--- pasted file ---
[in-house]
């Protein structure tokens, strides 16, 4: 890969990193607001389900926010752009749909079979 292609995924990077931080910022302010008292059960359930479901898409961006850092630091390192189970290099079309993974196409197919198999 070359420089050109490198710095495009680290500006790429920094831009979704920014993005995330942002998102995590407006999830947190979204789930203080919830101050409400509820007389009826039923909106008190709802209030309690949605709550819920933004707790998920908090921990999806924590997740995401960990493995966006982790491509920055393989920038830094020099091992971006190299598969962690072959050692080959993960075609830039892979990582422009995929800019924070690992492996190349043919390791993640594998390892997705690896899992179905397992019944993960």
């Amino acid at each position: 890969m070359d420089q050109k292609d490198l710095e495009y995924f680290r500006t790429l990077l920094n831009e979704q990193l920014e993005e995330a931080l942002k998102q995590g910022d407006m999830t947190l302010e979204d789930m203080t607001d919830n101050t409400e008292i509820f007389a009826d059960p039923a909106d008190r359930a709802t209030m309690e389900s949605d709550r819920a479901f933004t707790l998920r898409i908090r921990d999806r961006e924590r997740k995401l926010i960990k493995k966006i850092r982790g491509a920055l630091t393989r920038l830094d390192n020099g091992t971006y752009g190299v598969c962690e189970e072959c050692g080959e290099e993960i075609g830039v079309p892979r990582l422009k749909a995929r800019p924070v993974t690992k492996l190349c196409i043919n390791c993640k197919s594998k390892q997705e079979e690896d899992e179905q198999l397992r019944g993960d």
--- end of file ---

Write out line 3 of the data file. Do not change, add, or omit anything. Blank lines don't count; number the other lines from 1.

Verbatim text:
């Amino acid at each position: 890969m070359d420089q050109k292609d490198l710095e495009y995924f680290r500006t790429l990077l920094n831009e979704q990193l920014e993005e995330a931080l942002k998102q995590g910022d407006m999830t947190l302010e979204d789930m203080t607001d919830n101050t409400e008292i509820f007389a009826d059960p039923a909106d008190r359930a709802t209030m309690e389900s949605d709550r819920a479901f933004t707790l998920r898409i908090r921990d999806r961006e924590r997740k995401l926010i960990k493995k966006i850092r982790g491509a920055l630091t393989r920038l830094d390192n020099g091992t971006y752009g190299v598969c962690e189970e072959c050692g080959e290099e993960i075609g830039v079309p892979r990582l422009k749909a995929r800019p924070v993974t690992k492996l190349c196409i043919n390791c993640k197919s594998k390892q997705e079979e690896d899992e179905q198999l397992r019944g993960d």